Now showing 1 - 10 of 19
  • Publication
    Modal analysis of a bridge using short-duration accelerations
    The application of unmanned aerial vehicle technology to bridge structural health monitoring has become a hot research topic due to its low cost, safety and high energy efficiency. However, flight duration and battery life are substantial technical limitations. Is a short data burst sufficient for damage detection? This paper intends to answer this question by developing a novel approach based on frequency domain decomposition to obtain the mode shapes from a short data burst. Then, the modal assurance criterion is used as an indicator of the differences between the estimated mode shapes from the short data burst and the exact eigenvectors from finite element analysis. Here, the short data burst is obtained from the simulated acceleration response of a bridge beam model due to the crossing of two quarter-cars. A new damage indicator based on the modal assurance criterion profile along the beam is proposed to locate and quantify damage.
      191
  • Publication
    Extraction of dynamic features from short acceleration data bursts: a review
    (Canadian Society for Civil Engineering, 2018-08-03) ; ;
    It is well known that structural damage can lead to changes in dynamic features such as frequencies, mode shapes, damping, vibration intensity, etc. Signal processing tools available to extract these features include Wavelet analysis, Fourier and Hilbert-Huang transforms. Acceleration data is typically used as input to these tools, given that it is a type of response with a relatively high dynamic component (i.e., oscillations in the response due to inertial forces of the structure) in relation to the static component (i.e., derived from time-varying static deflections as a result of time/spatial-varying loads). Almost all traditional signal processing approaches require access to long-time data sets. For instance, long periods of acceleration and multiple measurement points allow engineers to accurately define the mode shapes of a structure. In this paper, a scenario is envisioned where drones are used to charge sensors placed on bridges as well as to acquire the data recorded by the sensors for processing. The novelty is the challenge of monitoring structural condition in the context of acquiring limited quantities of data. The latter requires being able to deal with a very significant impact of edge effects and the loss of resolution due to the short duration of the signal. This paper reviews attempts to obtain bridge dynamic features overcoming these limitations, i.e., via multi-stage measurements as in the case of the Short Time Frequency Domain Decomposition method.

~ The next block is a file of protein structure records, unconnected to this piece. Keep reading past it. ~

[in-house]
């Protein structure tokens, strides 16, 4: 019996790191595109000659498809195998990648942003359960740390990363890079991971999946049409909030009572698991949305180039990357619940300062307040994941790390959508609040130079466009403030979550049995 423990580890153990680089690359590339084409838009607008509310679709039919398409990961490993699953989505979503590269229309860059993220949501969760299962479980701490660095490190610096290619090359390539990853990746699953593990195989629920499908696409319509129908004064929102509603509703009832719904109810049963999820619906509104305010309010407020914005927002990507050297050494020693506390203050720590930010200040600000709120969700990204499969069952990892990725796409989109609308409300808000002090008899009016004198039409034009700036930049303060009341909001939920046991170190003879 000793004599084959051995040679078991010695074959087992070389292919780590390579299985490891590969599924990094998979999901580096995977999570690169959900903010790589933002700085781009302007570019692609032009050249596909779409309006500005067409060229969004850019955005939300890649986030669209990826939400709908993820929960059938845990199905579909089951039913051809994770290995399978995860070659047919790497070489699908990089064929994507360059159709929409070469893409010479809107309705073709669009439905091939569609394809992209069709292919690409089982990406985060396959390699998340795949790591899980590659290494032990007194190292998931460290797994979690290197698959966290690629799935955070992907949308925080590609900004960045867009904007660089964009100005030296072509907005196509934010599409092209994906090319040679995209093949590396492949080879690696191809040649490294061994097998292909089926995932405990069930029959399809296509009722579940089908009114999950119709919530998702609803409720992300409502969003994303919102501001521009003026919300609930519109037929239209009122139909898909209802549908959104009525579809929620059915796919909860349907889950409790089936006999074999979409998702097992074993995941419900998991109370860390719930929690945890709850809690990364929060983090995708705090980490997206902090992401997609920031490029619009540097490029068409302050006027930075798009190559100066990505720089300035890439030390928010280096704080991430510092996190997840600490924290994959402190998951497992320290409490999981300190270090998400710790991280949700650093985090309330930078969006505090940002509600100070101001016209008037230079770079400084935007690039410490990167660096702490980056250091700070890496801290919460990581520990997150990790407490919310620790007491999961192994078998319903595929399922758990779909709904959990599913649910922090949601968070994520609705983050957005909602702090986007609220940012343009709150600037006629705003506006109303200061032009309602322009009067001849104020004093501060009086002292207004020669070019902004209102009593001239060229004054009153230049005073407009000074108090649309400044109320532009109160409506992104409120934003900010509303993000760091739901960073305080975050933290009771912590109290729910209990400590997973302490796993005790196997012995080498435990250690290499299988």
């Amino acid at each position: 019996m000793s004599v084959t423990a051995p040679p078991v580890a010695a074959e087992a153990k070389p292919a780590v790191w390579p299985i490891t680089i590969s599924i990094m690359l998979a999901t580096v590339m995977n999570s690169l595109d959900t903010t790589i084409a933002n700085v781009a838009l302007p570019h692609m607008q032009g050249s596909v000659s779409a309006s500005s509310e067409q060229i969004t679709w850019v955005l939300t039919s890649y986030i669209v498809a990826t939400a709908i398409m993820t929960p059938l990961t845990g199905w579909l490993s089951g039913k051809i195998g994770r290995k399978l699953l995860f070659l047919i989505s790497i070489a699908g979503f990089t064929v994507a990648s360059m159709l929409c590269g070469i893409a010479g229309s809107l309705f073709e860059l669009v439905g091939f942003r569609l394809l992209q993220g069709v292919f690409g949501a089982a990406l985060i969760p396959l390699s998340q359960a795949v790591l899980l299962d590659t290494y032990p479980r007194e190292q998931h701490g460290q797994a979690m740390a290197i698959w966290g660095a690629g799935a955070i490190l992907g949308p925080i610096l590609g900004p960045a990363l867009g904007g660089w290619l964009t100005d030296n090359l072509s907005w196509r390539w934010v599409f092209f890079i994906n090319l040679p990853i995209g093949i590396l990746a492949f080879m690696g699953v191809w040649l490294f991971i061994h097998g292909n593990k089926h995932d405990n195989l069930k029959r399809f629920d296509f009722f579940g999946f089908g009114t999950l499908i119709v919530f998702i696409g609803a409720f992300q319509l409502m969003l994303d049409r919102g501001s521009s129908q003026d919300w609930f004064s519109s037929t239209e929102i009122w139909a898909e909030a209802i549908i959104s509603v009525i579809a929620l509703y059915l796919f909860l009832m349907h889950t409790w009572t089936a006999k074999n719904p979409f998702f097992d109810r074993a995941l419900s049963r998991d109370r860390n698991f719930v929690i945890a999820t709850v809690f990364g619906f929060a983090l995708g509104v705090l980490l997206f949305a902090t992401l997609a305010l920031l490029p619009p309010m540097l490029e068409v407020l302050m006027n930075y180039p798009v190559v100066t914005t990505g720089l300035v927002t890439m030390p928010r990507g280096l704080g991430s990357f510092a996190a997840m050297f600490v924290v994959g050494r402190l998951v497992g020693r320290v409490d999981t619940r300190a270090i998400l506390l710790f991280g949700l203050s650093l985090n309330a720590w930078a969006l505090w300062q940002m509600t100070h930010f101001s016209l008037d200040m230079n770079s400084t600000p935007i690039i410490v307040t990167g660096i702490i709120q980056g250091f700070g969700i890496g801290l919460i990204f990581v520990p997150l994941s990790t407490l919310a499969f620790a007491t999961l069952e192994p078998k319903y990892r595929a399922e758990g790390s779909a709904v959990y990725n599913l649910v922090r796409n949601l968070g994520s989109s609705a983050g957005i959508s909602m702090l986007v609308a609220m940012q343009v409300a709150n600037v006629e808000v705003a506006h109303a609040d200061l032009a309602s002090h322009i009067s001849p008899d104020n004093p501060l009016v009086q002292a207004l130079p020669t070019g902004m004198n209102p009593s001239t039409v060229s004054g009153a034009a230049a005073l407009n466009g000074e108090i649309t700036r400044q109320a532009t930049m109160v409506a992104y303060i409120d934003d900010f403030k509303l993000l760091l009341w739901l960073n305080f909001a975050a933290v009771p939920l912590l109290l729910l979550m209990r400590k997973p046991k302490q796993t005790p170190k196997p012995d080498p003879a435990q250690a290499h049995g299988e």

190
  • Publication
    Estimation of structural parameters using static loading tests
    Static damage detection techniques make use of the observed change in the structure's static response (i.e., displacement, strain) to identify, locate and quantify damage. For a given load, the static response is related to the boundary conditions and distribution of structural stiffness throughout the structure. As damage can be characterised as a local reduction in structural stiffness, analysis of the structure's static response has been used extensively to locate and quantify damage. In recent years many new static damage detection techniques have been proposed, with most of the research being focused on the development of finite element based algorithms to estimate the stiffness of the structure. This paper reviews these techniques and discusses their potential when using modern surveying techniques.
      412
  • Publication
    Impact of Superimposed and Truck Live Load on Modal Characteristics of Short-Span Bridges
    Modal analysis characterizes the dynamic behaviour of structures, by means of their natural frequencies and mode shapes. Since these parameters are related to the flexural stiffness, many damage detection methods are based on measuring the vibration response of a structure. In particular, operational/ambient modal identification deals with cases where vibration is measured under operating conditions. In these circumstances, the exact nature and magnitude of the excitation forces is unknown and the frequencies measured on the structure may differ from those extracted in free vibration. In this paper, the vibrational response of a single short-span bridge deck, consisting on a simply supported slab, is simulated for different distributions of mass throughout the structure and the action of two typical 5-axle European trucks to address how modes and frequencies are affected by superimposed dead and live traffic loads. While the analysis focuses in the change of bridge frequencies, vehicle frequencies are also briefly discussed.